“I can remember when I was a boy, my grandfather showed me an eroding field with muddy water running off the land. Then he showed me a field protected by grass, and how clean the water was coming off of it,” recalls Grant Victor. “That was the start of my conservation training.”
Grant and his wife Donna are passing a land ethic of voluntary conservation to their three sons. They know healthy soils store more moisture for plants, and a continuous cover of native vegetation helps protect Oklahoma’s water.
The Victors raise 900 head of beef cattle on 2,500 acres, and grow wheat, oats, soybeans, grain sorghum and corn on another 1,200 acres. On what was once tribal land, their ranch was established as a result of the Dawes Act in 1892.
Grant’s grandfather, James Victor was one of the first landowner cooperators with Ottawa County’s Conservation District in 1946. Grant serves on the same board of directors today, and is dedicated to serving those who protect and conserve natural resources. His commitment to improving water and air for those downstream and downwind is unmatched.
Victor Ranch hosts water and soil quality research projects and agricultural educational events. Its diverse landscape is home to native pecan groves, grasslands and Little Horse Creek, which feeds into Grand Lake O’ the Cherokees. To preserve the creek and watershed’s health, the Victors installed more than 27,000 feet of fencing around 178 acres of riparian area. Expanding the pecan orchards with new trees is creating quality wildlife habitat and a new income stream.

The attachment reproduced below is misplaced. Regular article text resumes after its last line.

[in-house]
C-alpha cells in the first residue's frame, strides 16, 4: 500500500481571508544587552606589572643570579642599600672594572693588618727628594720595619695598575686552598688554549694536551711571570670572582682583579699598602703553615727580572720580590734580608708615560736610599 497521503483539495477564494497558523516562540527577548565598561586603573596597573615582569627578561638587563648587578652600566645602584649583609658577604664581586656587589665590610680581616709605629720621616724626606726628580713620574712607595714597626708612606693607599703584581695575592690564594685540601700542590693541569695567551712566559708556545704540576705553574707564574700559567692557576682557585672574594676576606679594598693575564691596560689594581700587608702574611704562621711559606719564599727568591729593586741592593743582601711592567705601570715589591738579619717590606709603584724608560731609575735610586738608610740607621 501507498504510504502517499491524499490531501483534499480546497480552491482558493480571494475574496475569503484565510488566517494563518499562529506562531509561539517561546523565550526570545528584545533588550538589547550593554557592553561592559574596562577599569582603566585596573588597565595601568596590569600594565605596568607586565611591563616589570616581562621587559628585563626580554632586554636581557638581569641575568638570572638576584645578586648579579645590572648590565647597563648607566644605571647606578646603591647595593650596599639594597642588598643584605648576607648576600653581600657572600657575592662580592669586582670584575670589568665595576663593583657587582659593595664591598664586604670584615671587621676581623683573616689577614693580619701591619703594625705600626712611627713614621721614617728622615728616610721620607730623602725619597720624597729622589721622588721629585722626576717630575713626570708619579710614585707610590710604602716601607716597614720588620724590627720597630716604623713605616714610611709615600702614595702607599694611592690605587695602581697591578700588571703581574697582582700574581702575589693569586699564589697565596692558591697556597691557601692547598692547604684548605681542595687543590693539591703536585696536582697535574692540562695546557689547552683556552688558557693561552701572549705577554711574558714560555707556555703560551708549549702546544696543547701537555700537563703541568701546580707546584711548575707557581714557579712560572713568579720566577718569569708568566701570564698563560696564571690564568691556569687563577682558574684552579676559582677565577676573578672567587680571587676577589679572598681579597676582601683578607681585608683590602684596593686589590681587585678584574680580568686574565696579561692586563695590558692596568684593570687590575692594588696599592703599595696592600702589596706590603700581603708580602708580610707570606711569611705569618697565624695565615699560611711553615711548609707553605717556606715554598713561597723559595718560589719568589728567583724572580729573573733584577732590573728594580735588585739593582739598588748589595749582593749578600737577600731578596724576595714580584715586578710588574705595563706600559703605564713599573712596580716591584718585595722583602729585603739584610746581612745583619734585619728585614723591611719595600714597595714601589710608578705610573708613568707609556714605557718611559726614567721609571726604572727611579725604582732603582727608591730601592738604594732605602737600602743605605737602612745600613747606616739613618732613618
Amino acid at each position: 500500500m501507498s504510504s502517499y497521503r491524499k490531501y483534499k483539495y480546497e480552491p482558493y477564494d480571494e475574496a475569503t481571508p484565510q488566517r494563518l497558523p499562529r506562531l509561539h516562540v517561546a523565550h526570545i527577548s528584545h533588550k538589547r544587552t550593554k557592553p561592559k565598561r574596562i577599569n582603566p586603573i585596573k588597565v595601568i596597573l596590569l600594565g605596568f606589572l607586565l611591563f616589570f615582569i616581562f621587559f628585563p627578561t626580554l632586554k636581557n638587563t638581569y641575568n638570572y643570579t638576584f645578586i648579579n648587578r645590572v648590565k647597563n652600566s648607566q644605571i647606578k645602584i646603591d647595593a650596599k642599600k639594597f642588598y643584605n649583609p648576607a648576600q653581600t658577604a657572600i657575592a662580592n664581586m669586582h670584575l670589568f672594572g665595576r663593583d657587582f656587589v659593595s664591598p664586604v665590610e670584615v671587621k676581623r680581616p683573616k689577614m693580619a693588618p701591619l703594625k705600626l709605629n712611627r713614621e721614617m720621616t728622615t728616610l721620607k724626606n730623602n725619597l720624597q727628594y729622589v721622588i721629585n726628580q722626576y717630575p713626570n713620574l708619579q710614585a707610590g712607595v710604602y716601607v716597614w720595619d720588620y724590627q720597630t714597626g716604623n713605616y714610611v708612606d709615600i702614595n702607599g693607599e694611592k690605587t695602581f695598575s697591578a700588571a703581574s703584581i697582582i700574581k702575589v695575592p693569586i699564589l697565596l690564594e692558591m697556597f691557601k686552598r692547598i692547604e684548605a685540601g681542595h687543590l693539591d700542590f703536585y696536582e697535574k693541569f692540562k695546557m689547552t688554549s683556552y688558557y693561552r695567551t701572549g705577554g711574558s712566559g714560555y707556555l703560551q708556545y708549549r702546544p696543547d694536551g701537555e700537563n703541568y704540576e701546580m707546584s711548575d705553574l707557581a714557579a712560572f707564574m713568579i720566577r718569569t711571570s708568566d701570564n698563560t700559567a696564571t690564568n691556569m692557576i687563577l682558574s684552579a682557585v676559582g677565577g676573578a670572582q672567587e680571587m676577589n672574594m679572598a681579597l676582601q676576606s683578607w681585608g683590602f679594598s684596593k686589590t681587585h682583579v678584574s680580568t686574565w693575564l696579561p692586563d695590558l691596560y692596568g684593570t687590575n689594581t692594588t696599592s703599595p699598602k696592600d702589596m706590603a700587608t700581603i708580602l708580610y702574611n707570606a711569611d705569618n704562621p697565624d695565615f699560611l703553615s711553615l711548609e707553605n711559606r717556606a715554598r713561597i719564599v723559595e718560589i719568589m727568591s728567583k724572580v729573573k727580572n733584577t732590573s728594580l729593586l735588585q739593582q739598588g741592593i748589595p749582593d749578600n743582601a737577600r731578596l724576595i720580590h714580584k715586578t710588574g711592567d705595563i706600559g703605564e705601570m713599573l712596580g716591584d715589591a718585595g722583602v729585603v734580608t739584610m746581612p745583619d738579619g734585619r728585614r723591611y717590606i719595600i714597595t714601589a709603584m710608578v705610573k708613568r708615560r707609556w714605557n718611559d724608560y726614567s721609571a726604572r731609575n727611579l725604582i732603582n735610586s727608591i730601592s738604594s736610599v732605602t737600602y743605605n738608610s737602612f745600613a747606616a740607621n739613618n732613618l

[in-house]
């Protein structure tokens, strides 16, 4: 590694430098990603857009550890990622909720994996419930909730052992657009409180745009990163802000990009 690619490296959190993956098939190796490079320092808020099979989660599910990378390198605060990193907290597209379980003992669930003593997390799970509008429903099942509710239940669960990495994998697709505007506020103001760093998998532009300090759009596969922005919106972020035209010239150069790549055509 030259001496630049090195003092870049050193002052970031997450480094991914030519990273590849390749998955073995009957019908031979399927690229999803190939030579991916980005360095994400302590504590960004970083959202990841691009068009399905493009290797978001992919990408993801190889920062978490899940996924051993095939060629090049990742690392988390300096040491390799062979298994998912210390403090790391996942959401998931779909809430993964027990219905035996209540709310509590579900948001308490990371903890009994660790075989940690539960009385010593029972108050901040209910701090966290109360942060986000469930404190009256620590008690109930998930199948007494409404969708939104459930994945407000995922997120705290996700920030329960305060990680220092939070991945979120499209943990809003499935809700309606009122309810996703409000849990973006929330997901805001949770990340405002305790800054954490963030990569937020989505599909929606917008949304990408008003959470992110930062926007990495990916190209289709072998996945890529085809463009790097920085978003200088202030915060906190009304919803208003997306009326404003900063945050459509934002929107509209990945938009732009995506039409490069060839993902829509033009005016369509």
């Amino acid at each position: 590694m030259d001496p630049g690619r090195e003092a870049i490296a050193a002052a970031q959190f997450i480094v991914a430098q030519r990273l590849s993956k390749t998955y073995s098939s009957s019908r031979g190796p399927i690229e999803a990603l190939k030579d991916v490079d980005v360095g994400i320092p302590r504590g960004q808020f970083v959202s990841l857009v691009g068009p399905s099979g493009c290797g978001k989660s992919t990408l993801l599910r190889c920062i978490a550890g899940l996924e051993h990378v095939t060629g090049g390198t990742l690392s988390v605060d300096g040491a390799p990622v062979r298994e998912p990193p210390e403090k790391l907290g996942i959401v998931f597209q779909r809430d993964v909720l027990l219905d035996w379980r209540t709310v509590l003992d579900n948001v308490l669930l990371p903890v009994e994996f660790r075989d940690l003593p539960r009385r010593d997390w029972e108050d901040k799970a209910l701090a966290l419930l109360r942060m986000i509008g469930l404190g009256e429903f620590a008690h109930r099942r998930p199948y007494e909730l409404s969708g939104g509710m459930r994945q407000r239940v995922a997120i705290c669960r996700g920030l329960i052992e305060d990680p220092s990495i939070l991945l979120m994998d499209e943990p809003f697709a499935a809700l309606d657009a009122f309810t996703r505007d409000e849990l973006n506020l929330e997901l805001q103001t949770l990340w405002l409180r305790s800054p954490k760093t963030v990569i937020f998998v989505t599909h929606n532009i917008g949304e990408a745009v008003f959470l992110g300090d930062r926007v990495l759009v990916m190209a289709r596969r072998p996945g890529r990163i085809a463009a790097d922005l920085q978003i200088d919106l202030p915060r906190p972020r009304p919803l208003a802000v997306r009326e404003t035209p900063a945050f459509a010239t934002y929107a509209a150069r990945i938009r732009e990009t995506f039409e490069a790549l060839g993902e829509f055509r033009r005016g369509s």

Grant has reduced soil erosion from wind and water by combining cover crops with no-till farming practices since the 1980s. With 3,000 acres enrolled in the USDA’s Conservation Stewardship Program, brush management and herbaceous weed control have helped improve wildlife habitat across the ranch. With technical and financial assistance from the Environmental Quality Incentive Program, the Victors have converted 600 acres of highly erodible cropland to pasture.
Through rotational grazing, their beef cattle herd mimics the natural patterns of bison, which graze intensely and move on quickly. The cattle benefit the prairie ecosystem by stimulating plant growth, pressing seeds into the soil with their hooves, and providing natural fertilizers with their waste. Moving cattle around the ranch is possible thanks to the installation of 15 water tanks and 20,000 feet of pipeline that diverts excess water from a pond dam. The Victors also manage their calving season to coincide with natural forage availability.
It’s their appreciation of the symbiotic relationship between agricultural production and natural resources that earned Victor Ranch national recognition from the National Endowment for Soil & Water Conservation in 1986. All these years later they still believe, “If you listen to the land, it will tell you what it needs.”
Fortunately for Oklahoma’s natural resources, the Victors are still listening.